Florida Sinkhole Repair
In the news we have all heard of the horrific and tragic sink hole in Seffner, Florida. But many do not understand what the cause of these formations or what can be done about them. Foundation repair techniques have been developed over the years that successfully deals with these sink holes. Well trained professional companies like Foundation Services of Central Florida have the equipment, foundation repair products and training to step in and assist you with your sinkhole problem. Foundation Services of Central Florida has become known as the foundation repair and sinkhole remediation experts of Central Florida. In northern Florida companies such as Foundation Professionals of Florida is the engineers choice for sinkhole remediation. Their experience and engineering background sets them apart from other sinkhole repair contractors in the area.
How Sinkholes Form
Sinkholes are a common feature of Florida's landscape. They are only one of many kinds of karst landforms, which include caves, disappearing streams, springs, and underground drainage systems, all of which occur in Florida. Karst is a generic term which refers to the characteristic terrain produced by erosional processes associated with the chemical weathering and dissolution of limestone or dolomite, the two most common carbonate rocks in Florida. Dissolution of carbonate rocks begins when they are exposed to acidic water. Most rainwater is slightly acidic and usually becomes more acidic as it moves through decaying plant debris.
Limestone in Florida are porous, allowing the acidic water to percolate through their strata, dissolving some limestone and carrying it away in solution. Over time, this continuous erosional process has created extensive underground voids and drainage systems in much of the carbonate rocks throughout the state. Collapse of overlying sediments into the underground cavities produces sinkholes.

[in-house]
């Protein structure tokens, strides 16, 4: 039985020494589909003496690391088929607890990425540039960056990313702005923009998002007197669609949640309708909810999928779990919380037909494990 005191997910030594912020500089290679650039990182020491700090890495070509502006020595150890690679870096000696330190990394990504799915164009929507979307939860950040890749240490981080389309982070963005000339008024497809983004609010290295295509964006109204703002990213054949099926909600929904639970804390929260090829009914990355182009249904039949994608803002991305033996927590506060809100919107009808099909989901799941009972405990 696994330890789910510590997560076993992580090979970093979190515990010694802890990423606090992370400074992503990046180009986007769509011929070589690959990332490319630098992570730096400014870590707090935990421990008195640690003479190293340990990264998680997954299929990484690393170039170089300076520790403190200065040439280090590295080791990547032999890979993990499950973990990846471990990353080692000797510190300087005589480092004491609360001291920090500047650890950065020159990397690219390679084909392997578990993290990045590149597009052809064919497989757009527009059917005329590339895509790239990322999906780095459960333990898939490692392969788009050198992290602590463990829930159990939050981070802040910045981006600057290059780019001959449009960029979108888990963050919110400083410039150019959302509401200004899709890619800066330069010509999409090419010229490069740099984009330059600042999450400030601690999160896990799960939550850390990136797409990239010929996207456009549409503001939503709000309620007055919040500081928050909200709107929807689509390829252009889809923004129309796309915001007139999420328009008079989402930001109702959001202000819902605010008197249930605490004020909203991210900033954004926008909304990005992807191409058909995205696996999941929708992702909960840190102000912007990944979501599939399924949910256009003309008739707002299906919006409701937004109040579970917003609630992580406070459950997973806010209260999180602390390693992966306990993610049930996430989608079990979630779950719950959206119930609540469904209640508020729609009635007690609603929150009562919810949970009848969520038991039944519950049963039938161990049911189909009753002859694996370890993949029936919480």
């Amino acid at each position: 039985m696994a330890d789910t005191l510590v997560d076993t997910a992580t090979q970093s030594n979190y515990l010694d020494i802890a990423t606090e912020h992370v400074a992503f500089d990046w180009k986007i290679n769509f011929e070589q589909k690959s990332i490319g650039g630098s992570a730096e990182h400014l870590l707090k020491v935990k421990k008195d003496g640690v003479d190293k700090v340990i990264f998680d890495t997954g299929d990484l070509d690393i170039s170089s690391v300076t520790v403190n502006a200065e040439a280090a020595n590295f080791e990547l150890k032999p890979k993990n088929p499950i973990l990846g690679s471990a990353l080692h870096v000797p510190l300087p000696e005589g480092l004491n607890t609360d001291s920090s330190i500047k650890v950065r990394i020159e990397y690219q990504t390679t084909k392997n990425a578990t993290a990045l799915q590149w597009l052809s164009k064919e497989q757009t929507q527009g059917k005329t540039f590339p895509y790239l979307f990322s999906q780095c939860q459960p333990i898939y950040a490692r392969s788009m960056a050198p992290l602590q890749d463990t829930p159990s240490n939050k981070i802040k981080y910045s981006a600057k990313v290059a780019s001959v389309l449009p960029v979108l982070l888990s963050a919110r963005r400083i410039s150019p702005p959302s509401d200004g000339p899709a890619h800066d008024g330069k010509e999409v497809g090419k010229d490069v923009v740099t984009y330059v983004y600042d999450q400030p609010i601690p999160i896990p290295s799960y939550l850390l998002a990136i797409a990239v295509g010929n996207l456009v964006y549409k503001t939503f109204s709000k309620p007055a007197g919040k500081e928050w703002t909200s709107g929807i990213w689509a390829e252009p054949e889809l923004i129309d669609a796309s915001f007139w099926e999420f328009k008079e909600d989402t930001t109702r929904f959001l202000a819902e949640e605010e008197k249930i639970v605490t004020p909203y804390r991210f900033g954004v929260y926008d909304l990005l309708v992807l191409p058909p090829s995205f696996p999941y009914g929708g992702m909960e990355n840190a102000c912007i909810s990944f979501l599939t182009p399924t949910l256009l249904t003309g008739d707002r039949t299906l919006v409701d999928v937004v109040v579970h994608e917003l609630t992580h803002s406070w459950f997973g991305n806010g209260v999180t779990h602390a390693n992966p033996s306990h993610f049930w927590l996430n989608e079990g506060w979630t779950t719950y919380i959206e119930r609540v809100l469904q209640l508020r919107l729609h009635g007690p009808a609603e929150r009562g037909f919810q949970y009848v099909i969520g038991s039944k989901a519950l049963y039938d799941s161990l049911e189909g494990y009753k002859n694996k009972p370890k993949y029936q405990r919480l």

When groundwater discharges from an underground drainage system, it is a spring, such as Wakulla Springs, Silver Springs, or Rainbow Springs. Sinkholes can occur in the beds of streams, sometimes taking all of the stream's flow, creating a disappearing stream. Dry caves are parts of karst drainage systems that are above the water table, such as Marianna Caverns.
Other subterranean events can cause holes, depressions or subsidence of the land surface that may mimic sinkhole activity. These include subsurface expansive clay or organic layers which compress as water is removed, collapsed or broken sewer and drain pipes or broken septic tanks, improperly compacted soil after excavation work, and even buried trash, logs and other debris. Often a depression is not verified by a licensed professional geologist or engineer to be a true sinkhole, and the cause of subsidence is not known. Such events are called subsidence incidents.
Portions of this article were originally published March 03, 2013 Associated Press